Meantime, with water rationing underway, and dire warnings of “day zero” when supply will run completely dry, enterprising profiteers are taking advantage of the shortage. Water restrictions, threats of prosecution and a sense of panic have some residents willing to pay for alternative water supplies for gardening, swimming pools and flushing toilets.

Water and Sanitation Department spokesman Sputnik Ratau said the government was the custodian or trustee of water resources, including dams, rivers, lakes, pans, wetlands and groundwater. “It is illegal to sell water. The only case in which water is sold legally is as bottled water,” he said. “Use of water without an authorization is a serious offence, which carries a minimum sentence of five years’ imprisonment or a fine.” (Times Live)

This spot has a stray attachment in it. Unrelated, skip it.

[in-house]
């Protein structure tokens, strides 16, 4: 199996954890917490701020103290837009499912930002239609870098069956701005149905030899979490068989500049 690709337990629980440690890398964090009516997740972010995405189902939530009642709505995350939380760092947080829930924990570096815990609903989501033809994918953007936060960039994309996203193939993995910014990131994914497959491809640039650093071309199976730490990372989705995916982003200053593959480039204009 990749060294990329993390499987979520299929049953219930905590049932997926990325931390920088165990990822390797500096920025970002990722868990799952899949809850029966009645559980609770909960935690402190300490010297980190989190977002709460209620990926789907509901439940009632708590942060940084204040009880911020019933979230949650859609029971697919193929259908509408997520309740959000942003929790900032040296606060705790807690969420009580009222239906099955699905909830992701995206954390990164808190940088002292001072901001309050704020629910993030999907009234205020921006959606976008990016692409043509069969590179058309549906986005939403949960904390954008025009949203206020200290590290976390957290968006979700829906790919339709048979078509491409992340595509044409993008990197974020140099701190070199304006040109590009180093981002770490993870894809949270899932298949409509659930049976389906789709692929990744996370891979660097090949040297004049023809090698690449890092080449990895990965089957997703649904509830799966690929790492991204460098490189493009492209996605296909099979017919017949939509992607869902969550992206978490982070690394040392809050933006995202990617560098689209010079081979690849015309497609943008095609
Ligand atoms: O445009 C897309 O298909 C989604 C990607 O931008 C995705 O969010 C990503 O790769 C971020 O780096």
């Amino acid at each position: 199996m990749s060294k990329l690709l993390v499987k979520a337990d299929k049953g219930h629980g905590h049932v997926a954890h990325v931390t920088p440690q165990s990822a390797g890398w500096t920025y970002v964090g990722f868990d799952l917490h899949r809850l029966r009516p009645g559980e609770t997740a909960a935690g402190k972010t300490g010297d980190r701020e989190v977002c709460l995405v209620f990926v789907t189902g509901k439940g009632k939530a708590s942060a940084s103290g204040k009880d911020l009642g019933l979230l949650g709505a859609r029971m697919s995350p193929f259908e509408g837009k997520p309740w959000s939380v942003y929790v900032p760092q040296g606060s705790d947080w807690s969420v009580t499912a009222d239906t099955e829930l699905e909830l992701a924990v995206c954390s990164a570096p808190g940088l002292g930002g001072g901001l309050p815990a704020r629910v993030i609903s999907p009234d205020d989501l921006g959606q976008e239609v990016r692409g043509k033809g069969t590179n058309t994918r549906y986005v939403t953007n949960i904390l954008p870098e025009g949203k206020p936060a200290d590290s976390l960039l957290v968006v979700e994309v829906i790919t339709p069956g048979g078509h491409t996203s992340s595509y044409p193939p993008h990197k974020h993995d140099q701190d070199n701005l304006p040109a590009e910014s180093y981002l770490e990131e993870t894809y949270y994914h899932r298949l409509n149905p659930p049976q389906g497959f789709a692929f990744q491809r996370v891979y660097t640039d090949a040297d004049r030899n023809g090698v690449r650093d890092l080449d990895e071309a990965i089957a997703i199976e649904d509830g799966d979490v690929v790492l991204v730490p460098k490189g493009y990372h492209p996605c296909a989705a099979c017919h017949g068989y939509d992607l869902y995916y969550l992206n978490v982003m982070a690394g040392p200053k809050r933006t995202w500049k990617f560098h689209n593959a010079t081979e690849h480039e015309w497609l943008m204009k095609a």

Yields in the region’s wine beverage market will be down as much as 25% to 50% next year according to two major industry players last week. A significant drop in yield on “an already unprofitable model”, means the industry will take a serious hit in 2018. The lack of rain during winter has left vines across the Cape without the required water reserves through summer (MoneyWeb).